Another embodiment of the invention is illustrated in FIGS. 10 and 11. A hollow housing or casing has a front wall 121 and a rear wall 123. The front wall has a series of parallel slots 125. In the space between the walls 121 and 123 is a rigid carrier 127, movable in a direction at right angles to the slots 125. That is, if the slots are horizontal, the carrier moves up and down vertically. The carrier may be a continuous rigid panel, or may be a skeleton framework. In either case, vanes or blades 129 are pivotally mounted on the carrier 127 and are of such dimensions that they may extend through the respective slots, one blade through each slot. In FIG. 10, the blades are not seen extending through the slots, for the sake of better showing of the slots themselves, but in FIG. 11 the blades or vanes are shown in working position, projecting through the slots.
The front surface of the front wall 121, and the front faces of the blades, are of contrasting color, light and dark. If the front surface of the wall 121 is black, the blades are white, or if the wall 121 is white, the blades 129 are black. As the carrier 127 moves upwardly and downwardly, the blades will be proJected through the slots to different extents, covering different proportions of the front area of the wall 121. When the carrier 127 is at its upward limit of motion, the blades will just barely project through the slots, just enough to maintain contact, and will not cover any appreciable part of the area of the wall 121, so that if the wall is black, it will absorb maximum heat from incoming rays of the sun, when this structure is placed, e.g., just inside a window on a sunny side of the building. If the carrier 127 is moved downwardly, the white blades 129 will project farther through the slots 125, and will hang down over the black coating on the wall 121 to an increasing extent, until the carrier reaches the downward limit of its movement, at which time the white blades will completely cover the black wall surface, for maximum reflection of heat rather than absorption. The carrier 127 is moved upwardly and downwardly by the same means mentioned above for moving the blades 103 in the embodiment shown in FIGS. 8 and 9.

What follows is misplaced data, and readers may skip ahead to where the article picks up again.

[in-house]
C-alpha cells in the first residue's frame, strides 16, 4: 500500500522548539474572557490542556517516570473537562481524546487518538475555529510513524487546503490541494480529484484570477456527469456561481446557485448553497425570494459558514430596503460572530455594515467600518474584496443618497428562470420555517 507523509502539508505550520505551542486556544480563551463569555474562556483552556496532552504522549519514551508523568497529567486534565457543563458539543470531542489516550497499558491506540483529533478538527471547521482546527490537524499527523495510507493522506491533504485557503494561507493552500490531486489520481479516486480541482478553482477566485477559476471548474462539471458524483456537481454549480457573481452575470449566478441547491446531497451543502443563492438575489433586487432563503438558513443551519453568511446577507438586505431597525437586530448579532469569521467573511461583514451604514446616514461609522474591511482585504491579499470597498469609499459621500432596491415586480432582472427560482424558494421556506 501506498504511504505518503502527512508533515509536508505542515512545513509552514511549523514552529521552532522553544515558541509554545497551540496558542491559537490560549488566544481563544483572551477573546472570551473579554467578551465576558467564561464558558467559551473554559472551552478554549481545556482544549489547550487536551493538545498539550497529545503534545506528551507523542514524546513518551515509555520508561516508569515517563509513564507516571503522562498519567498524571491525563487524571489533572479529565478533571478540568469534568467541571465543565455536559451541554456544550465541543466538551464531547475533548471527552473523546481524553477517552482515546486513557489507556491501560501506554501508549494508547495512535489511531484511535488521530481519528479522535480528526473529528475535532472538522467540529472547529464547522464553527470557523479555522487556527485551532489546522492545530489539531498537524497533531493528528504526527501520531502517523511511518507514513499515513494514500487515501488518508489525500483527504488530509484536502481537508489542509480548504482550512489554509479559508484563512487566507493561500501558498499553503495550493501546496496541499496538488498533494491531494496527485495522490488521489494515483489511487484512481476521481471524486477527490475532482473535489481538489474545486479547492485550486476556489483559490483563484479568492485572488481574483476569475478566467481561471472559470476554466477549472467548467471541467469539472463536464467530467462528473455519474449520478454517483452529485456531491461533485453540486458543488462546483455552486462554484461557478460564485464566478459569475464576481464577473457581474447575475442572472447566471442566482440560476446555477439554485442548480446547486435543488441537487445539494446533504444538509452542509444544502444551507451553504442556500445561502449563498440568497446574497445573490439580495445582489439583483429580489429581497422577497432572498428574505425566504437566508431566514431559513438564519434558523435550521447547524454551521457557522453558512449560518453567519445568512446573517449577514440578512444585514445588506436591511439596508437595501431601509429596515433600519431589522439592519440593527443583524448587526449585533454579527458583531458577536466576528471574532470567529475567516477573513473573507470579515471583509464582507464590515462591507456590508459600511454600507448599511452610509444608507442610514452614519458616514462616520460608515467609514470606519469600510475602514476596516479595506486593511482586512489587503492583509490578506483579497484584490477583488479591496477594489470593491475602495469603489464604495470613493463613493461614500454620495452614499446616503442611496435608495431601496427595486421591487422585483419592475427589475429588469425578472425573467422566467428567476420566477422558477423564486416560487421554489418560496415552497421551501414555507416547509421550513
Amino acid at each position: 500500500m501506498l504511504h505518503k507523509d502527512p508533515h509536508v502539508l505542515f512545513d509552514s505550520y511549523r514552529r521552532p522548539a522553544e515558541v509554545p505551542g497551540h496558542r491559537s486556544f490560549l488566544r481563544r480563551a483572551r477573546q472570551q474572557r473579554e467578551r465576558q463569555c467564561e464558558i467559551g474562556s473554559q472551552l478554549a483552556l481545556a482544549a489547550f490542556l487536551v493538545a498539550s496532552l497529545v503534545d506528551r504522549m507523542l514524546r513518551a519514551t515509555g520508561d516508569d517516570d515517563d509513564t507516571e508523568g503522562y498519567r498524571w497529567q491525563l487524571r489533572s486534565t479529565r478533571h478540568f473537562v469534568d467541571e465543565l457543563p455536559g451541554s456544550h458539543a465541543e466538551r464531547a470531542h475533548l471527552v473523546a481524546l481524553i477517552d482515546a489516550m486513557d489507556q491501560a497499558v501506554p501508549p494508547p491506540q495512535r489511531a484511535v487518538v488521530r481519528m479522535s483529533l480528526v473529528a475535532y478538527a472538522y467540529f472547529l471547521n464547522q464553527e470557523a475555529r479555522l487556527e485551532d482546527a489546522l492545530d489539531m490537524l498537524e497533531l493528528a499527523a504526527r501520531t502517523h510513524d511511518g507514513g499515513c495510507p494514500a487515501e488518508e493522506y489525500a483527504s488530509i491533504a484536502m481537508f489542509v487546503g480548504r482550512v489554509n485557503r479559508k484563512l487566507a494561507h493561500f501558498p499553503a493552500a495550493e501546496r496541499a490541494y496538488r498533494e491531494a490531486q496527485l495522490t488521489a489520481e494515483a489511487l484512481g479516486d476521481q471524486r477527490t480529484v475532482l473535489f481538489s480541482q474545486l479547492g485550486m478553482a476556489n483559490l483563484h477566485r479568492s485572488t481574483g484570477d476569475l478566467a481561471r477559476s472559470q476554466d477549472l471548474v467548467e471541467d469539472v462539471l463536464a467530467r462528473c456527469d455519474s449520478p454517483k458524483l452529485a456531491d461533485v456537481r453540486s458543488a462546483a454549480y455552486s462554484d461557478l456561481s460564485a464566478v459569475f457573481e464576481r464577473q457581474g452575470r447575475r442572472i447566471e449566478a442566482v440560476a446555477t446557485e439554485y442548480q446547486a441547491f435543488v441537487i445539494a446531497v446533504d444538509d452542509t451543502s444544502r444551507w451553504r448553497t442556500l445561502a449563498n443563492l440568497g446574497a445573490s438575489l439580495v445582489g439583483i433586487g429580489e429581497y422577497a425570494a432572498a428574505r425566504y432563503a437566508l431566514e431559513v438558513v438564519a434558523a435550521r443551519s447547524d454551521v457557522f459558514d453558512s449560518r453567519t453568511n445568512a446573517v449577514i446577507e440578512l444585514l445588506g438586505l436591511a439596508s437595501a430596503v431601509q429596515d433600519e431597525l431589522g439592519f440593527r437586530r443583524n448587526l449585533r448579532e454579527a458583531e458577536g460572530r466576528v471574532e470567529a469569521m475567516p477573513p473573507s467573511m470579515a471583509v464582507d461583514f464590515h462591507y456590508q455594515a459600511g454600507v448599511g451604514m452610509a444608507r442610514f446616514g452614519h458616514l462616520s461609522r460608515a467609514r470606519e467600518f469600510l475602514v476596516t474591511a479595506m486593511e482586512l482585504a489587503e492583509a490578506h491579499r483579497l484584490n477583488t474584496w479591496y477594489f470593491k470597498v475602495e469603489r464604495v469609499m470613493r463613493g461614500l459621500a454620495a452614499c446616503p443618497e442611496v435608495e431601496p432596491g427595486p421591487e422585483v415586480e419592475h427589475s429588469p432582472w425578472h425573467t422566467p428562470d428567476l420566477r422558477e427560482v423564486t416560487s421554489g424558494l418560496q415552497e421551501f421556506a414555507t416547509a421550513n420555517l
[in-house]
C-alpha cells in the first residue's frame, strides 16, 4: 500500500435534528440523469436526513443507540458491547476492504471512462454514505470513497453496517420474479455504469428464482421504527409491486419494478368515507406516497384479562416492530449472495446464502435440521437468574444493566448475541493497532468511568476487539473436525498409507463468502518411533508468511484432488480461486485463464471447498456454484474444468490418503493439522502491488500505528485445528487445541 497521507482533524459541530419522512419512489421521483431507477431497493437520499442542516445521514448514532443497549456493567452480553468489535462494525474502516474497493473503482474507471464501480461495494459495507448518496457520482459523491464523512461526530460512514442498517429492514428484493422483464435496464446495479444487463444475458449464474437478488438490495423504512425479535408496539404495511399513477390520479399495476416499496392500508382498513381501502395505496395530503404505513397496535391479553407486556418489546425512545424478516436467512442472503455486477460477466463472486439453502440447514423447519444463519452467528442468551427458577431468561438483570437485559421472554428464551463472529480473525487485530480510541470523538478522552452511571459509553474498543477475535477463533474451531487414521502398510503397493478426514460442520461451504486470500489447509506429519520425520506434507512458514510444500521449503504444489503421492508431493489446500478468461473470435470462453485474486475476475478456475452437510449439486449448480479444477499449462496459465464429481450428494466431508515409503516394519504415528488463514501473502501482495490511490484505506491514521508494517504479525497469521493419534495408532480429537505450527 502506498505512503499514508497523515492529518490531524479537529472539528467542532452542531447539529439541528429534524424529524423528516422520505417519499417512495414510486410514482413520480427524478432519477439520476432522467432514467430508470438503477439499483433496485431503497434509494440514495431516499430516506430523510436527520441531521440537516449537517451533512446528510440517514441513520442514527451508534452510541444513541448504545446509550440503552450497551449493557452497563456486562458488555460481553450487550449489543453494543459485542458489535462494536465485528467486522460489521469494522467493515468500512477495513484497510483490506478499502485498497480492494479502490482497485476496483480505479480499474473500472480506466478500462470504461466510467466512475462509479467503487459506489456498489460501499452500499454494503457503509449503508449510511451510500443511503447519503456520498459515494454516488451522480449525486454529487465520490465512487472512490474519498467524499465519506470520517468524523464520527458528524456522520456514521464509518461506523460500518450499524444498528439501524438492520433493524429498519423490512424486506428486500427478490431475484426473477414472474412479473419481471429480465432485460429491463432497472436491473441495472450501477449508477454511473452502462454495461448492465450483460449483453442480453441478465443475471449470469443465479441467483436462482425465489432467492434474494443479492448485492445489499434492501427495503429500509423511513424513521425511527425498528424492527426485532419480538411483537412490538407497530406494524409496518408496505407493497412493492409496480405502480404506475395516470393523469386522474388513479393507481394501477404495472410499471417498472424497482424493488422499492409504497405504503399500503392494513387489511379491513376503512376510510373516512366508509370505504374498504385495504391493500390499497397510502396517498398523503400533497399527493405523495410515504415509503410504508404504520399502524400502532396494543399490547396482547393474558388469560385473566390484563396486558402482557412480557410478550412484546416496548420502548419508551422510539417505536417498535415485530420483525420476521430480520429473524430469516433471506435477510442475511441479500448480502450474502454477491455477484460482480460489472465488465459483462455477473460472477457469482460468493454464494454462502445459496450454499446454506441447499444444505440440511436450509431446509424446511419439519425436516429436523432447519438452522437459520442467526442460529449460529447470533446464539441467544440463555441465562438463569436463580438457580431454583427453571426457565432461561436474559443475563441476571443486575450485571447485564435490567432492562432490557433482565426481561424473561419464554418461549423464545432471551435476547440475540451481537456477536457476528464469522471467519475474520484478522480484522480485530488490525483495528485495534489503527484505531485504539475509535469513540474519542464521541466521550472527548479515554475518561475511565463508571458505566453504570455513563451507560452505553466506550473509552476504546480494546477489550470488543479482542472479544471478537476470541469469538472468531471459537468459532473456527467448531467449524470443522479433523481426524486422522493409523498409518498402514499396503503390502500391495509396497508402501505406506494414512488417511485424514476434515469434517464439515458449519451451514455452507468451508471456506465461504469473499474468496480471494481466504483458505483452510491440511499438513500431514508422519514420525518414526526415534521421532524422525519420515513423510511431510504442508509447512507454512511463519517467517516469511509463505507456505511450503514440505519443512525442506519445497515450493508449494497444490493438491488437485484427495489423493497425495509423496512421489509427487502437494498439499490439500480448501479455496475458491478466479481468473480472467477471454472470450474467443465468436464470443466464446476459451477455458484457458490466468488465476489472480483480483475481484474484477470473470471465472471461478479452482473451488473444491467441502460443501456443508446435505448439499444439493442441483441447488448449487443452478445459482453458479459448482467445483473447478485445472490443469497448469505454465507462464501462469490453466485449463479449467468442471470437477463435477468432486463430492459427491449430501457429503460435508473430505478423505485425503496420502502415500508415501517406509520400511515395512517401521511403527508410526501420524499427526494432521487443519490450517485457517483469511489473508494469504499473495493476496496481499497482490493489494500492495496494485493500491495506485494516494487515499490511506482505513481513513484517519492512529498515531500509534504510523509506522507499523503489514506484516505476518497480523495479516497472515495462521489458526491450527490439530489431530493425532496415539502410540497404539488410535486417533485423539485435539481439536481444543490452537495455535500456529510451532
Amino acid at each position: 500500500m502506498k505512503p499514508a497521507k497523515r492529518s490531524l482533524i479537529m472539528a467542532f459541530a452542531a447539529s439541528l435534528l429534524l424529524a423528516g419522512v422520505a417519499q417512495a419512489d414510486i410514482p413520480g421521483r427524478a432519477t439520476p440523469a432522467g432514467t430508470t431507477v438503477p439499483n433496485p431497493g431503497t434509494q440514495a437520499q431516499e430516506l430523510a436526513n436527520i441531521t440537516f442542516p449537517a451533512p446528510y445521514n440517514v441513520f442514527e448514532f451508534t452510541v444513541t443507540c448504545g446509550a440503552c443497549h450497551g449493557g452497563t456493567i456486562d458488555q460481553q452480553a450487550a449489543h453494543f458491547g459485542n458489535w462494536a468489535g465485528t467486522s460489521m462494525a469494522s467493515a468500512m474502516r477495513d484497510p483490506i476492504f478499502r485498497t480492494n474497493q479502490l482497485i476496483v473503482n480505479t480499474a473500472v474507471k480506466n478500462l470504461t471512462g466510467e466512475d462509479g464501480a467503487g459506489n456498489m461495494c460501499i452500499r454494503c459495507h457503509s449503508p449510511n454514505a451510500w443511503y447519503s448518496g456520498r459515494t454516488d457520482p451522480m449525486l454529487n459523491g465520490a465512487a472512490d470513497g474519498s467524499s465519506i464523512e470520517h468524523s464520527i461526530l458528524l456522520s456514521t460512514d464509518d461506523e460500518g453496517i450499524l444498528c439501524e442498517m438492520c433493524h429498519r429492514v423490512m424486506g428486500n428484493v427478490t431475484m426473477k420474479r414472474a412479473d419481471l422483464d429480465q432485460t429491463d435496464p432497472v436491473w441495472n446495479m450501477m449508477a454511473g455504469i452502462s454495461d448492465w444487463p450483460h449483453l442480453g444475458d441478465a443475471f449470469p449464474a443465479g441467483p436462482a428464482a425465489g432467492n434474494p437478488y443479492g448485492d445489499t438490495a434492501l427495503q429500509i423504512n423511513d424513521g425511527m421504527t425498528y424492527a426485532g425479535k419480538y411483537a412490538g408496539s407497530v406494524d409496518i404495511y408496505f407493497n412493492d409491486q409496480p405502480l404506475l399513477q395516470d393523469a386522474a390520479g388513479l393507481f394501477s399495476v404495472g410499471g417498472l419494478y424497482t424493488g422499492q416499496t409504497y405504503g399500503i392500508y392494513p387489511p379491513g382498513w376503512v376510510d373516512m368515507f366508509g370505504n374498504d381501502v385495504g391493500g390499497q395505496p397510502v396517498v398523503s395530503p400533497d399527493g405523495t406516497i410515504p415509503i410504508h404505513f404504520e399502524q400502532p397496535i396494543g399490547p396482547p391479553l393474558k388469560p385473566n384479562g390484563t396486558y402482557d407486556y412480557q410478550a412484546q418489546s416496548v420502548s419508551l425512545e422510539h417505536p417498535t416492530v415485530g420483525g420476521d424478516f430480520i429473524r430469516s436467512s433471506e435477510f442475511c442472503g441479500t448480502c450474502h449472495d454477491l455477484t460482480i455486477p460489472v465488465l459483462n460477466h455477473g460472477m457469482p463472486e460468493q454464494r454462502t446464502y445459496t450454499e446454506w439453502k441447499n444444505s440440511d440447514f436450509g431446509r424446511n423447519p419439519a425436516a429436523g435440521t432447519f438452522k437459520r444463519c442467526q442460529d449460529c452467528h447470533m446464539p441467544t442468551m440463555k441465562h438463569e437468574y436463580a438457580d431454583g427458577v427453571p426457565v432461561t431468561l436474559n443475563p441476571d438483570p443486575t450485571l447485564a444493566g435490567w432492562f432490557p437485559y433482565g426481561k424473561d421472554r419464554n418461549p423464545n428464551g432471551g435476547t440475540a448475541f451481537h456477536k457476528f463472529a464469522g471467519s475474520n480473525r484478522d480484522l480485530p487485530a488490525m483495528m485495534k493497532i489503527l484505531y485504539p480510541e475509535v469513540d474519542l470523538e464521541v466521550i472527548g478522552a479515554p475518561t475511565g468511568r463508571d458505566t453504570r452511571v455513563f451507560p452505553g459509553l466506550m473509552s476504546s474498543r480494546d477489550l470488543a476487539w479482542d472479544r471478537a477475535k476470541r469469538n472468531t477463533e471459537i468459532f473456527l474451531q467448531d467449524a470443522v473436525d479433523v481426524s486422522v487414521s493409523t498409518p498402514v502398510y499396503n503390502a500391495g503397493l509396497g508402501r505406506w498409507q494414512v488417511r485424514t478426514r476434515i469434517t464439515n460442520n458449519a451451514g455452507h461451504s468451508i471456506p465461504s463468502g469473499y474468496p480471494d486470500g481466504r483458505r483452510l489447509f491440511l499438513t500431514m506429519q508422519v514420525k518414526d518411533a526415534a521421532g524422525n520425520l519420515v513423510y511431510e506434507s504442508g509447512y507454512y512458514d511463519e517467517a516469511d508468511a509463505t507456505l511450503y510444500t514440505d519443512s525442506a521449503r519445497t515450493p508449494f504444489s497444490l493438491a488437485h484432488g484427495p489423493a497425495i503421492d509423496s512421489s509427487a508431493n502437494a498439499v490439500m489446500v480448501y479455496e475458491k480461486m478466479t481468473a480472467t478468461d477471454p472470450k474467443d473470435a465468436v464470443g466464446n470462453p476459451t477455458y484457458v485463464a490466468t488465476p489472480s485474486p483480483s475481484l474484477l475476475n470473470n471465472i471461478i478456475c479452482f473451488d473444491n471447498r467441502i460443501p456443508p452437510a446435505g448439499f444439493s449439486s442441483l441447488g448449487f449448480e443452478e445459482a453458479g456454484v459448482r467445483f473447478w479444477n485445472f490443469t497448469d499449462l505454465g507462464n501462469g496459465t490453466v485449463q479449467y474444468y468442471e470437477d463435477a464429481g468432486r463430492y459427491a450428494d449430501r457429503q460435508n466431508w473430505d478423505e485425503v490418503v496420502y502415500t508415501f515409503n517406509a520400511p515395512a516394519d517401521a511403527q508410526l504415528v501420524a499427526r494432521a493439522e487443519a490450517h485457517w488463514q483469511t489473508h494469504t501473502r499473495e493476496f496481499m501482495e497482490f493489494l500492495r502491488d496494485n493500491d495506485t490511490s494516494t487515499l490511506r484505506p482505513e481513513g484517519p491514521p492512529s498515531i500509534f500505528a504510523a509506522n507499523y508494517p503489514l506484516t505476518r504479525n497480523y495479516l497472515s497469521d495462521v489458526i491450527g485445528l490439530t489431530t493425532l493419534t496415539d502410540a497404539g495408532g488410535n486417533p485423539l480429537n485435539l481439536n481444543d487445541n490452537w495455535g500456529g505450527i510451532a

FIG. 12 shows an embodiment operating on the same principles as in FIGS. 10 and 11, differing only in a reversal of the movable parts. Here, the wall 131 (for example, black) has slots 135, and the carrier 137 carries the pivoted vanes or blades 139 (for example, white) which project through the slots, as before. But here it is the carrier 137 which is stationary, and the wall 131 moves upwardly and downwardly. The operation is otherwise the same as in FIGS. 10 and 11.
FIGS. 13 and 14 relate to an embodiment useful when the most rapid intake of heat from solar rays is desired. A thin box-like structure is provided, having a rear wall 201, a transparent front wall 203, and marginal walls 205 connecting the front and rear walls and completing the enclosure. Baffles 207 in the space between the front and rear walls extend inward alternately from the right and left side walls, to force any circulating air to follow a sinuous path. There is an exit slot 209 in the rear wall near the top. The front face of the rear wall is black, for maximum heat absorption, and the exposed surfaces of the baffles are also black, as are the inner exposed faces of the side and top walls 205.
Near the bottom of the rear wall 201 is an inlet opening 211. A small fan or impeller 213 is located in this inlet opening, and is driven by a small electric motor 215 mounted on a spider-like support 217 in the space between the front and rear walls 201, 203. The motor is powered by a solar cell 219 mounted on the front or outer face of the spider 217, just behind the transparent front wall 203 of the structure, so that it receives sunlight to activate the cell to power the motor to drive the fan.